Thus, Freud thought that religious beliefs were rooted in fantasy and illusion and could be responsible for the development of psychosis (although Freud never directly attributed psychosis to religion, only neurosis). This negative view of religion in the mental health field has continued into modern times with the writings of persons like Albert Ellis (1988) and Wendell Watters (1992), who have emphasized the irrational nature of religious beliefs and their potential harm. The personal religious beliefs of psychiatrists and psychologists (especially when compared to those of the general population) likewise reflect the secular and generally negative views toward religion that are prevalent within the profession (Neeleman & King, 1993; Curlin et al, 2005). For years, religious persons were portrayed as examples of psychiatric illness in diagnostic manuals (prior to DSM-IV) (Larson et al., 1993). This negative perspective regarding religion, however, was not based on systematic research or careful objective observation. Rather, it was based on the personal opinions and clinical experience of powerful and influential persons within the psychiatric academia, who had little experience with healthy religion.

Just as mental health professionals have not valued the role that religion plays in the lives of those with and without mental illness, so too religious communities have developed negative attitudes toward psychologists and psychiatrists, who are often seen as either unhelpful or evening threatening to deeply held beliefs that are central to their worldviews. This conflict, in fact, has led to numerous high profile legal cases in the United States, where religious communities did not refer members with severe mental illness for psychiatric care, with devastating results (Whitley, 2006). Both sides are at fault here, not just religious communities, since both sides have contributed to the wall that separates healing practices of religious from mental health communities.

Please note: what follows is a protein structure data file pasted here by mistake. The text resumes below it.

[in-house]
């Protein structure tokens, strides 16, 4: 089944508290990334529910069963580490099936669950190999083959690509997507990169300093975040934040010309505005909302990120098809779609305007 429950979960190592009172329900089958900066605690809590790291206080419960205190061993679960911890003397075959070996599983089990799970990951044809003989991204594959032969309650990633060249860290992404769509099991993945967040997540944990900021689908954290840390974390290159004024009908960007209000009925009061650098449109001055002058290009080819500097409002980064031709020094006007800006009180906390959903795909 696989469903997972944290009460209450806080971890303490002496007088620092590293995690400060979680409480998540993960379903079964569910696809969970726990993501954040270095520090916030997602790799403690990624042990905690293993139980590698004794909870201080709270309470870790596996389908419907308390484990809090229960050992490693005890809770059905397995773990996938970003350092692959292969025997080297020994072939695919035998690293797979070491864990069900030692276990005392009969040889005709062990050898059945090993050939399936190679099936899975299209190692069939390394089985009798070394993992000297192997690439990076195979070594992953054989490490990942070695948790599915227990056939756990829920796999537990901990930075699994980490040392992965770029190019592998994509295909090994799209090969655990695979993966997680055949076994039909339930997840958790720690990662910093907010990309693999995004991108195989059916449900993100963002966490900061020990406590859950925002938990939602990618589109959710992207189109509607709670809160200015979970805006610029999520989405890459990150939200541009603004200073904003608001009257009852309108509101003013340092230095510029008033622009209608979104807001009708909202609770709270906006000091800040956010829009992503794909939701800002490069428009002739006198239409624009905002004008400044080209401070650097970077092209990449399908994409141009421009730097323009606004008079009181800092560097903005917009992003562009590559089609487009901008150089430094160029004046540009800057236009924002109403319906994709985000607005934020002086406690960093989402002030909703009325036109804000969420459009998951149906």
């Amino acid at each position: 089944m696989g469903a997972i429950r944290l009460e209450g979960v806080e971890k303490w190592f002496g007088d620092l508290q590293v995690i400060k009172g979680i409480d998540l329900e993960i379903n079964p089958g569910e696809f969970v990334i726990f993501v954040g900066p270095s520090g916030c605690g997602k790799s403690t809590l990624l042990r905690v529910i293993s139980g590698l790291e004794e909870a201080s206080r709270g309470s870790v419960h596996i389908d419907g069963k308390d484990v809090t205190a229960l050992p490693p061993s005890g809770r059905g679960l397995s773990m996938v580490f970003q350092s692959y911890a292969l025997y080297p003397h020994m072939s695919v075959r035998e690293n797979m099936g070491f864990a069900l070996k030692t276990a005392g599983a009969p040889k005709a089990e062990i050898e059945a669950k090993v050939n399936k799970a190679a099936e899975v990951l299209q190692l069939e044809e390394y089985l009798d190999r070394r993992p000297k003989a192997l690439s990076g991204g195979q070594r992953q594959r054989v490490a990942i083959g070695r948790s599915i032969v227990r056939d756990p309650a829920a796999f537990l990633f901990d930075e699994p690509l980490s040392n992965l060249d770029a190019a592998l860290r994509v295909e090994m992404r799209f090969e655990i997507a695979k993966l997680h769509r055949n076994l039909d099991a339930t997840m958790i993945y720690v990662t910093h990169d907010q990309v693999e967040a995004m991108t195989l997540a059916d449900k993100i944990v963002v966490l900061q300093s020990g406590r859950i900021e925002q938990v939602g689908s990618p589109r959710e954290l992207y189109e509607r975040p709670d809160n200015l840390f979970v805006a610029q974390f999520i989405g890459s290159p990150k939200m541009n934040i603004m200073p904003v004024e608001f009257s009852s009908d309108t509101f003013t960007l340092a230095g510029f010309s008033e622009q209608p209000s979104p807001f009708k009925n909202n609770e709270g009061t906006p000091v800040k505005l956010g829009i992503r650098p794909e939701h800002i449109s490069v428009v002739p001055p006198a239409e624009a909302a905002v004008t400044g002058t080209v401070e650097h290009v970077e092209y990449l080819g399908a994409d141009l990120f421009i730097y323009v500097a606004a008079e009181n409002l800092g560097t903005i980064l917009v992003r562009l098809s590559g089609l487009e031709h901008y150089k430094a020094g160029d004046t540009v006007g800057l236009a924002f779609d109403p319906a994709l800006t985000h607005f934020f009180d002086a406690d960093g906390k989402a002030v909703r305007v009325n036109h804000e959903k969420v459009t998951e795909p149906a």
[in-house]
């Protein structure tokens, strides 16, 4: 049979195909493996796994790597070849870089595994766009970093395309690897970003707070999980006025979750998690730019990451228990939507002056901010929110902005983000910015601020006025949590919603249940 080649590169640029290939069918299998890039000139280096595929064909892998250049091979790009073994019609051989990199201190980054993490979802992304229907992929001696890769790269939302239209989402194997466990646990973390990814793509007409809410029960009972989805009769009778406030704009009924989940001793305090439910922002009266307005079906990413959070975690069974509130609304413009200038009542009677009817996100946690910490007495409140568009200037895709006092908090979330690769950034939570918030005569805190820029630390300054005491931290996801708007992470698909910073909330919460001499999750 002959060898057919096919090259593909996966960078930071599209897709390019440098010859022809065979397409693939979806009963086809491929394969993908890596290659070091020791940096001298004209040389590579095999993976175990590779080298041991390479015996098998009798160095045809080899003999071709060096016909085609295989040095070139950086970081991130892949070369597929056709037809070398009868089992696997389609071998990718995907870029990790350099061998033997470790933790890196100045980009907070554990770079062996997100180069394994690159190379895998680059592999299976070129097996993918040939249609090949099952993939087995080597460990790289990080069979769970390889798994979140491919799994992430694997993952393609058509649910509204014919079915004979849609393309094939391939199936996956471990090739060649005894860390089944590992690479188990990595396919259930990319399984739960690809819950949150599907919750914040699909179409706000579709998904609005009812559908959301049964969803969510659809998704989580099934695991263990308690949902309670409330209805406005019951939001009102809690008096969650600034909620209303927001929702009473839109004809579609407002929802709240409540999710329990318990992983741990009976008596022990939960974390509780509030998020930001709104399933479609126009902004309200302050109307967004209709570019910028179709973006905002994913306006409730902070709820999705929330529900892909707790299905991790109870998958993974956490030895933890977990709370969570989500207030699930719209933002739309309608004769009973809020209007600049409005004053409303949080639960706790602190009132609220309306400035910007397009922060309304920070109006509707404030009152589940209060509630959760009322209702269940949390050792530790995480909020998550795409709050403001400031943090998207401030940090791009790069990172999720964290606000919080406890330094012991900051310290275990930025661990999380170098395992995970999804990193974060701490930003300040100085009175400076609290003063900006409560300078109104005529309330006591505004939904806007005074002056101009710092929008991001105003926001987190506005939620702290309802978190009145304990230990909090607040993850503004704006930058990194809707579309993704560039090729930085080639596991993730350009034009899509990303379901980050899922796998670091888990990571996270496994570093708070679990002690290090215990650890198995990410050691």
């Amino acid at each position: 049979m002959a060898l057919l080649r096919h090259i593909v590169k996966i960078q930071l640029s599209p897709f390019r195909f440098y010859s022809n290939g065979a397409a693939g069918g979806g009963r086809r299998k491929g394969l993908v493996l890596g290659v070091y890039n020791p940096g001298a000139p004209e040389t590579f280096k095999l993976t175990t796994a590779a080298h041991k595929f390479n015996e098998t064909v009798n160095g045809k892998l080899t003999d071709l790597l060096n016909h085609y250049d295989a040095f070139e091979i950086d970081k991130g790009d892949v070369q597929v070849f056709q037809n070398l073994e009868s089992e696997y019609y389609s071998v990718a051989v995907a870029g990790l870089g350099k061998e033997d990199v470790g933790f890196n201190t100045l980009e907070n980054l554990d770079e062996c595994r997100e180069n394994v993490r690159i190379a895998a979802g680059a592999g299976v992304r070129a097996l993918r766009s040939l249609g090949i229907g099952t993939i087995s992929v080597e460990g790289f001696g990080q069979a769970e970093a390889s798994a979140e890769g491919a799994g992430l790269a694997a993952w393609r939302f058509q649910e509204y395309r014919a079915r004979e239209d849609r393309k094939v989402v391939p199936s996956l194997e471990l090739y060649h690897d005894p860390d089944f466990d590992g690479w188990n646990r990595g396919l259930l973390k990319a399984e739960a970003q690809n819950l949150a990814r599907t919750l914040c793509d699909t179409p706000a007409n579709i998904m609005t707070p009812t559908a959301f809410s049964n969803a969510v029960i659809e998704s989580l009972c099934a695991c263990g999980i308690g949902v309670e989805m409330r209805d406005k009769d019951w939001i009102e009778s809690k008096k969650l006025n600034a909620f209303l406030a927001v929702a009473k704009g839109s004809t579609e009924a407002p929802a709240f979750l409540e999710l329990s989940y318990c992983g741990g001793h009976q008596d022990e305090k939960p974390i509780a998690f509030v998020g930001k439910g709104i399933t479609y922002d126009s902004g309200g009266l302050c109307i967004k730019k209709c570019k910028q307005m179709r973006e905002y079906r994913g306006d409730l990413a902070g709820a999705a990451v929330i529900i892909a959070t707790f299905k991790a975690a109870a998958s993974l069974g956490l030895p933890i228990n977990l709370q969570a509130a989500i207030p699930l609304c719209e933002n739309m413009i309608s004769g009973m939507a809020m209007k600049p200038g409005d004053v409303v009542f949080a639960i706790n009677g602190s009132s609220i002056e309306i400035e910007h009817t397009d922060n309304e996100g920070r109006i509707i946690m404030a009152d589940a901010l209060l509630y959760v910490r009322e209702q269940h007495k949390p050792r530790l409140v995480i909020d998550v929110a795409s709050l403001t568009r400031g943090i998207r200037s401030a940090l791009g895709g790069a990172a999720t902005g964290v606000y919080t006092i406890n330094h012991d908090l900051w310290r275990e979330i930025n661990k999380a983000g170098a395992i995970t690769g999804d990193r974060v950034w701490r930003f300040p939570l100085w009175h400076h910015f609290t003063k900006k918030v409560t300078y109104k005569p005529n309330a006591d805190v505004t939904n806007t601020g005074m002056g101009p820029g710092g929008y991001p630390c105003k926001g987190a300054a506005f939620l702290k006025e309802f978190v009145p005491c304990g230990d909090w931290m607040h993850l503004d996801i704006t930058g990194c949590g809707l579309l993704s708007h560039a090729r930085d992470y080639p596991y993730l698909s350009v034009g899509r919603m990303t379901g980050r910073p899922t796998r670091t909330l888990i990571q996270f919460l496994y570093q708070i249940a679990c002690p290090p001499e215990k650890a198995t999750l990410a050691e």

In the last 20 years, more attention has been paid to the scientific study of religion and its relationship to mental health and mental illness. Although much work remains to be done, evidence has been accumulating to help provide more objective answers to questions such as the following. What is the relationship between religion, spirituality and psychosis? Are psychotic persons more likely to be religious? Does religion lead to psychosis? Does psychosis lead to religion? Can religious conversion precipitate psychosis? Can psychosis precipitate religious conversion? How common are religious delusions among those who are psychotic? How does one differentiate "normal" religious or spiritual experiences from psychotic symptoms? What effect does religious involvement have on the course and outcome of psychotic disorders? What effect does psychosis have on persons’ religious or spiritual beliefs? These are important questions that are just now starting to be answered by systematic research.

 

Religious belief and behavior: how common?

In order to understand the relationship between religion, spirituality and pathological psychosis, it is first important to appreciate how common religious involvement is among "normal" persons living in North and South America.